Stephenson: 'If [reduced ad loads] delivers those outcomes and value...
then your CPM becomes less relevant.”
The major hurdle
AdNews recently approached media buyers to see if the idea of reduced ad loads were viable. The overriding sentiment from buyers was that they did not believe the market was ready for the move even if it would be welcomed by advertisers and viewers.
HM Communications Group founder and CEO Virginia Hyland summed it up bluntly when she told AdNews, “paying more for less clutter is something clients aren't keen to do, it doesn't translate to impact on how many eyeballs we can hit for brand and how many sales we can achieve”.
Nine’s chief sales officer Michael Stephenson believes framing shorter ad breaks as “paying more for less” will never wash with advertisers, but the discussion needs to shift away from ‘cost’ and towards ‘value’.
“It makes no sense for someone to pay more for less,” he says. “In their minds they would need to feel and think they were getting more and that reduced advertising in a commercial break leads to greater effectiveness. It leads to greater attribution and sales and, therefore, that was of significant value.
“If [reduced ad loads] delivers those outcomes and value, which I believe it does, then your CPM becomes less relevant.”
Network chiefs realise that winning the support of media buyers will be crucial if shorter loads are to gain traction.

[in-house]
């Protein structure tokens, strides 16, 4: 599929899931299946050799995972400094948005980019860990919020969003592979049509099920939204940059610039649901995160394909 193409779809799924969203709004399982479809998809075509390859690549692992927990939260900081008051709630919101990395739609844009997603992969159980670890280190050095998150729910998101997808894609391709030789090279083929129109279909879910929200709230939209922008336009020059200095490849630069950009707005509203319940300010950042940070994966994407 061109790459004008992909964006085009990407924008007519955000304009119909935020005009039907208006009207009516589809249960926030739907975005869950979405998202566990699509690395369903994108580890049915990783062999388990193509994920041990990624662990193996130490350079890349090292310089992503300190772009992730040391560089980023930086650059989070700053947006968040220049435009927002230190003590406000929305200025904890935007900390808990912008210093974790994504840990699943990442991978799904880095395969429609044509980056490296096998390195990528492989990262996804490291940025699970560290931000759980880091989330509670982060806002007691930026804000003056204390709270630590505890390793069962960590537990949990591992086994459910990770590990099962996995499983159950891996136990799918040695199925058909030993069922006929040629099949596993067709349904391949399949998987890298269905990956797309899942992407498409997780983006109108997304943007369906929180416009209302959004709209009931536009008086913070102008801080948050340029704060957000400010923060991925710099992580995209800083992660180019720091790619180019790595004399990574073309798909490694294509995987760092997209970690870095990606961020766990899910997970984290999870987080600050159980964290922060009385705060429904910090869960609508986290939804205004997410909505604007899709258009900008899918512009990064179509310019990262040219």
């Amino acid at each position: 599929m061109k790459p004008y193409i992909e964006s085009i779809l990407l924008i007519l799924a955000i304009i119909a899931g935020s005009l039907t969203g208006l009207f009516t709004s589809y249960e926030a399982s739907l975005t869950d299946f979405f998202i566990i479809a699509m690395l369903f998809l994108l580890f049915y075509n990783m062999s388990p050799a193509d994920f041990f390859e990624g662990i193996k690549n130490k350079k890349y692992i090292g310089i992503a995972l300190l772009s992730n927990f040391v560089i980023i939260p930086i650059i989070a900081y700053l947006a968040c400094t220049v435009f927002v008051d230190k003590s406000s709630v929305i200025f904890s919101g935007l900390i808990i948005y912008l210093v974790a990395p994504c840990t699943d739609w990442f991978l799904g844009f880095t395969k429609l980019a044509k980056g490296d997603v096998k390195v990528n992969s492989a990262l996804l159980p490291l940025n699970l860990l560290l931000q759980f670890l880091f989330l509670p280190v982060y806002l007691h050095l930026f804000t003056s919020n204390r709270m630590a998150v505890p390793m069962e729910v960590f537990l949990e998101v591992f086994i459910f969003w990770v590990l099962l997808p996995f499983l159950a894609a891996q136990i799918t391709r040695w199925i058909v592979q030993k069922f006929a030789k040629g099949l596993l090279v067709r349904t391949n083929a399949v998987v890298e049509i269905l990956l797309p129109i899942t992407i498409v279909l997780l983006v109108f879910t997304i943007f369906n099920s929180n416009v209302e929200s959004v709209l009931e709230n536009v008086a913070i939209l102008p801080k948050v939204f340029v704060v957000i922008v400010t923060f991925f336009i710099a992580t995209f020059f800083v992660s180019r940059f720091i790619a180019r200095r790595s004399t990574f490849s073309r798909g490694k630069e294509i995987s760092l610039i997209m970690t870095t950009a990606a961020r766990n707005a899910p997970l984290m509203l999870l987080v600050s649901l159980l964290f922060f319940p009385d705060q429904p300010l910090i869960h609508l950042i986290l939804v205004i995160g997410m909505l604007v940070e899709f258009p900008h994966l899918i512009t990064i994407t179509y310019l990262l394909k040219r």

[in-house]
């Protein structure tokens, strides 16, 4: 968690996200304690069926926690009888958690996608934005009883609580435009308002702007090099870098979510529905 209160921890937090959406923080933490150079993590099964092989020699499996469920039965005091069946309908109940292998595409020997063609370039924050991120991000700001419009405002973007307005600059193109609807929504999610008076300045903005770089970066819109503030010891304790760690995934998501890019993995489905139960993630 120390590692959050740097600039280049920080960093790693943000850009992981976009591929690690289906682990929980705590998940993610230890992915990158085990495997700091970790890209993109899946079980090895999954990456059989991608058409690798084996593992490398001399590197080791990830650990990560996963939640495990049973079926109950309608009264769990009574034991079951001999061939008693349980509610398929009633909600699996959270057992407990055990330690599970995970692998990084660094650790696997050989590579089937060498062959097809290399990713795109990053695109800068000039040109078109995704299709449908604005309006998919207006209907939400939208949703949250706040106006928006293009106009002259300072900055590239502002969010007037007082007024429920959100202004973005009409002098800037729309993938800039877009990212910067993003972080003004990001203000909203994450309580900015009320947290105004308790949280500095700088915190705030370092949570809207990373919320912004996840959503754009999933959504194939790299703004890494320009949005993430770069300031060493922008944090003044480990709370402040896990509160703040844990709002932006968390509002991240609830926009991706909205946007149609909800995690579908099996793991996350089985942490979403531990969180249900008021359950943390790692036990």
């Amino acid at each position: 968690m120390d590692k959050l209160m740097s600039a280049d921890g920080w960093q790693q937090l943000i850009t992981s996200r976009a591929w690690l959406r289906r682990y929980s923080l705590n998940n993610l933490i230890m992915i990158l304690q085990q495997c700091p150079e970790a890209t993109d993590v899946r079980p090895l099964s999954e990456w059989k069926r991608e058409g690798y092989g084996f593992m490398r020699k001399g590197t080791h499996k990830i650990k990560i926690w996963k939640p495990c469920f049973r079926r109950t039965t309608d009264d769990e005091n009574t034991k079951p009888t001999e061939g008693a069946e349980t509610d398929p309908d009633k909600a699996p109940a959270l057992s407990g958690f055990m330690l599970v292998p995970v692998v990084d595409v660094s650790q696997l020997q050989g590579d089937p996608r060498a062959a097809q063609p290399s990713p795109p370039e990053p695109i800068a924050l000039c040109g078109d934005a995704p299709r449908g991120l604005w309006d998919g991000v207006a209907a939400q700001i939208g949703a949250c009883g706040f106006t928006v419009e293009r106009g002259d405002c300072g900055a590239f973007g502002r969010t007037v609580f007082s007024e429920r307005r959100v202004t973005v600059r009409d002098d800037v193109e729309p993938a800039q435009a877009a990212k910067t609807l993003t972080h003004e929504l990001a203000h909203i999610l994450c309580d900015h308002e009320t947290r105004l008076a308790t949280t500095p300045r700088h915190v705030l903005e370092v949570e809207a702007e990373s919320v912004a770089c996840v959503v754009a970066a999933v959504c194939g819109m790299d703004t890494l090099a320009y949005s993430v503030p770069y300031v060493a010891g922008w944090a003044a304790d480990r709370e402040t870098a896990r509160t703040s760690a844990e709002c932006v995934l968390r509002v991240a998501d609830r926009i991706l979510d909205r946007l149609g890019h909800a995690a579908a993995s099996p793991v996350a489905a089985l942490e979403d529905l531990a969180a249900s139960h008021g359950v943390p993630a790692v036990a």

Prosser believes that it will be a matter of “trial and test” until enough evidence of its effectiveness can command a premium.
“I’m sure advertisers are probably sitting back and going while you trial and test, I’m not prepared to increase my CPM or rate,” Prosser says.
“We, as a business, are looking to some fairly bold plans of what this may look like. Hopefully while we trial and test it won’t have a huge initial impact on premium.
“But once the audiences are there and more switched on to stay through the ad break, then there will be a premium that follows.”
Proving effectiveness boils down to building a body of research and working with advertisers that are willing to innovate and have their results tested.
The return on investment needs to move beyond short-term measures like quarterly sales bumps and also consider longer-term benefits like brand building and creating advocacy for brands.
“You have to make sure those brand building components are in there as much as it is about sending someone to a website or an immediate call to action,” Burnette says.
“It shouldn’t be about the immediacy, there has been a shift to that but now we are starting to see brands look at that combination [of short-term and long-term outcomes].”
Prosser: “I think we have to do it...we are basically at the point where
we need to trial these things.”
What’s the best model?